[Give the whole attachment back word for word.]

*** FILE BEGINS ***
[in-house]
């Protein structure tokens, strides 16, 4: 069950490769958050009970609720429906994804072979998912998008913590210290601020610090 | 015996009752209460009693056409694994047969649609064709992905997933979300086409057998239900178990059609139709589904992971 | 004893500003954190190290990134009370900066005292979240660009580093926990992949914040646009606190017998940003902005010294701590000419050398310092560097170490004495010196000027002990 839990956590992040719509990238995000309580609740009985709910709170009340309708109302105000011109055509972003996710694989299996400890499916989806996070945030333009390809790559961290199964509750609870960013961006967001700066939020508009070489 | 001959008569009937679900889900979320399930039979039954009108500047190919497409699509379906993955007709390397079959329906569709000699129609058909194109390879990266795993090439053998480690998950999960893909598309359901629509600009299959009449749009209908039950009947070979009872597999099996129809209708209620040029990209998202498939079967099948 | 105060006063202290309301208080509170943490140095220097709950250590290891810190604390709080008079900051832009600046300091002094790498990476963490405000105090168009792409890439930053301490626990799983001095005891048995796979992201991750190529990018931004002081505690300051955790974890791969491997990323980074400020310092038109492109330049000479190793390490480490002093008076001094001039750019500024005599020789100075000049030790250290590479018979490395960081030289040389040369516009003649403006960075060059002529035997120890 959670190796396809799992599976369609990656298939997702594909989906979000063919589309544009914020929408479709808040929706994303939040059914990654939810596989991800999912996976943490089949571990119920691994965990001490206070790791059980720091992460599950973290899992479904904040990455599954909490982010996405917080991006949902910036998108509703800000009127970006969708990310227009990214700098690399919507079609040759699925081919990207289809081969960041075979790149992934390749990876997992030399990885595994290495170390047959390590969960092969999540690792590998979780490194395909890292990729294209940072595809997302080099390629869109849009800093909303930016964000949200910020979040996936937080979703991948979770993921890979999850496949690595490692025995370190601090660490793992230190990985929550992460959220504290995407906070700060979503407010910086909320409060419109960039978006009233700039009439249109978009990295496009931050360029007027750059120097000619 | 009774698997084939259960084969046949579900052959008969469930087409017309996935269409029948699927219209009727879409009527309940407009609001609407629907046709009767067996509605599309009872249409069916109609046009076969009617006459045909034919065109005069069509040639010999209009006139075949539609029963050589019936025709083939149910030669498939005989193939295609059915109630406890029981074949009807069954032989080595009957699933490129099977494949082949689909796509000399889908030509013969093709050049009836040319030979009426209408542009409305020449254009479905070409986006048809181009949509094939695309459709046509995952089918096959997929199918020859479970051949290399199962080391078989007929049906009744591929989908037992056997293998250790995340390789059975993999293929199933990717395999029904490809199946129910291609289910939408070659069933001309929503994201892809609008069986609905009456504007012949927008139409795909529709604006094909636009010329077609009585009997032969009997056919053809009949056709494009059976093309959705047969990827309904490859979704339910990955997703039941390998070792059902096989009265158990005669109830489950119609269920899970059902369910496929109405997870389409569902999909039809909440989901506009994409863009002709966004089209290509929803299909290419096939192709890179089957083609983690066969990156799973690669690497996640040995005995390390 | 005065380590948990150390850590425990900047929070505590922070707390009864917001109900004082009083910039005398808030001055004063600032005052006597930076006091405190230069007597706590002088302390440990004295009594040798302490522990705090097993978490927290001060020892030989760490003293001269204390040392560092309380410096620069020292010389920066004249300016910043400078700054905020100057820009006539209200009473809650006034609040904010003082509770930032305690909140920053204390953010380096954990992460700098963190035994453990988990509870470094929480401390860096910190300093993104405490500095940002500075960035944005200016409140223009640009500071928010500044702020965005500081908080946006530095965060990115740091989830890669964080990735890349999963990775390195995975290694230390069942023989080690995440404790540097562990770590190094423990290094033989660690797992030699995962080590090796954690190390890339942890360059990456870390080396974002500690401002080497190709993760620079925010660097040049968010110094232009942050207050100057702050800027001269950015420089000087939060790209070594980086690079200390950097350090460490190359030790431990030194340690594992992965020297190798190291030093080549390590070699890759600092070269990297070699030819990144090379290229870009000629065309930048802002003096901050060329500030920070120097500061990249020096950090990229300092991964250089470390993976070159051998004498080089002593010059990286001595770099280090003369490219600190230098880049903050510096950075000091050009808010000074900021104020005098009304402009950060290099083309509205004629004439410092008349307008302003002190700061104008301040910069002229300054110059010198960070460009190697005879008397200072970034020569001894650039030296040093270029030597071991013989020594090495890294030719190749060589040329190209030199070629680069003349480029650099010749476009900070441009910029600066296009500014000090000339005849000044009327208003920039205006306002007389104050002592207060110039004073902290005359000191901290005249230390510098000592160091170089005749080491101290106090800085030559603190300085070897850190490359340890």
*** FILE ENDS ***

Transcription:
[in-house]
């Protein structure tokens, strides 16, 4: 069950490769958050009970609720429906994804072979998912998008913590210290601020610090 | 015996009752209460009693056409694994047969649609064709992905997933979300086409057998239900178990059609139709589904992971 | 004893500003954190190290990134009370900066005292979240660009580093926990992949914040646009606190017998940003902005010294701590000419050398310092560097170490004495010196000027002990 839990956590992040719509990238995000309580609740009985709910709170009340309708109302105000011109055509972003996710694989299996400890499916989806996070945030333009390809790559961290199964509750609870960013961006967001700066939020508009070489 | 001959008569009937679900889900979320399930039979039954009108500047190919497409699509379906993955007709390397079959329906569709000699129609058909194109390879990266795993090439053998480690998950999960893909598309359901629509600009299959009449749009209908039950009947070979009872597999099996129809209708209620040029990209998202498939079967099948 | 105060006063202290309301208080509170943490140095220097709950250590290891810190604390709080008079900051832009600046300091002094790498990476963490405000105090168009792409890439930053301490626990799983001095005891048995796979992201991750190529990018931004002081505690300051955790974890791969491997990323980074400020310092038109492109330049000479190793390490480490002093008076001094001039750019500024005599020789100075000049030790250290590479018979490395960081030289040389040369516009003649403006960075060059002529035997120890 959670190796396809799992599976369609990656298939997702594909989906979000063919589309544009914020929408479709808040929706994303939040059914990654939810596989991800999912996976943490089949571990119920691994965990001490206070790791059980720091992460599950973290899992479904904040990455599954909490982010996405917080991006949902910036998108509703800000009127970006969708990310227009990214700098690399919507079609040759699925081919990207289809081969960041075979790149992934390749990876997992030399990885595994290495170390047959390590969960092969999540690792590998979780490194395909890292990729294209940072595809997302080099390629869109849009800093909303930016964000949200910020979040996936937080979703991948979770993921890979999850496949690595490692025995370190601090660490793992230190990985929550992460959220504290995407906070700060979503407010910086909320409060419109960039978006009233700039009439249109978009990295496009931050360029007027750059120097000619 | 009774698997084939259960084969046949579900052959008969469930087409017309996935269409029948699927219209009727879409009527309940407009609001609407629907046709009767067996509605599309009872249409069916109609046009076969009617006459045909034919065109005069069509040639010999209009006139075949539609029963050589019936025709083939149910030669498939005989193939295609059915109630406890029981074949009807069954032989080595009957699933490129099977494949082949689909796509000399889908030509013969093709050049009836040319030979009426209408542009409305020449254009479905070409986006048809181009949509094939695309459709046509995952089918096959997929199918020859479970051949290399199962080391078989007929049906009744591929989908037992056997293998250790995340390789059975993999293929199933990717395999029904490809199946129910291609289910939408070659069933001309929503994201892809609008069986609905009456504007012949927008139409795909529709604006094909636009010329077609009585009997032969009997056919053809009949056709494009059976093309959705047969990827309904490859979704339910990955997703039941390998070792059902096989009265158990005669109830489950119609269920899970059902369910496929109405997870389409569902999909039809909440989901506009994409863009002709966004089209290509929803299909290419096939192709890179089957083609983690066969990156799973690669690497996640040995005995390390 | 005065380590948990150390850590425990900047929070505590922070707390009864917001109900004082009083910039005398808030001055004063600032005052006597930076006091405190230069007597706590002088302390440990004295009594040798302490522990705090097993978490927290001060020892030989760490003293001269204390040392560092309380410096620069020292010389920066004249300016910043400078700054905020100057820009006539209200009473809650006034609040904010003082509770930032305690909140920053204390953010380096954990992460700098963190035994453990988990509870470094929480401390860096910190300093993104405490500095940002500075960035944005200016409140223009640009500071928010500044702020965005500081908080946006530095965060990115740091989830890669964080990735890349999963990775390195995975290694230390069942023989080690995440404790540097562990770590190094423990290094033989660690797992030699995962080590090796954690190390890339942890360059990456870390080396974002500690401002080497190709993760620079925010660097040049968010110094232009942050207050100057702050800027001269950015420089000087939060790209070594980086690079200390950097350090460490190359030790431990030194340690594992992965020297190798190291030093080549390590070699890759600092070269990297070699030819990144090379290229870009000629065309930048802002003096901050060329500030920070120097500061990249020096950090990229300092991964250089470390993976070159051998004498080089002593010059990286001595770099280090003369490219600190230098880049903050510096950075000091050009808010000074900021104020005098009304402009950060290099083309509205004629004439410092008349307008302003002190700061104008301040910069002229300054110059010198960070460009190697005879008397200072970034020569001894650039030296040093270029030597071991013989020594090495890294030719190749060589040329190209030199070629680069003349480029650099010749476009900070441009910029600066296009500014000090000339005849000044009327208003920039205006306002007389104050002592207060110039004073902290005359000191901290005249230390510098000592160091170089005749080491101290106090800085030559603190300085070897850190490359340890």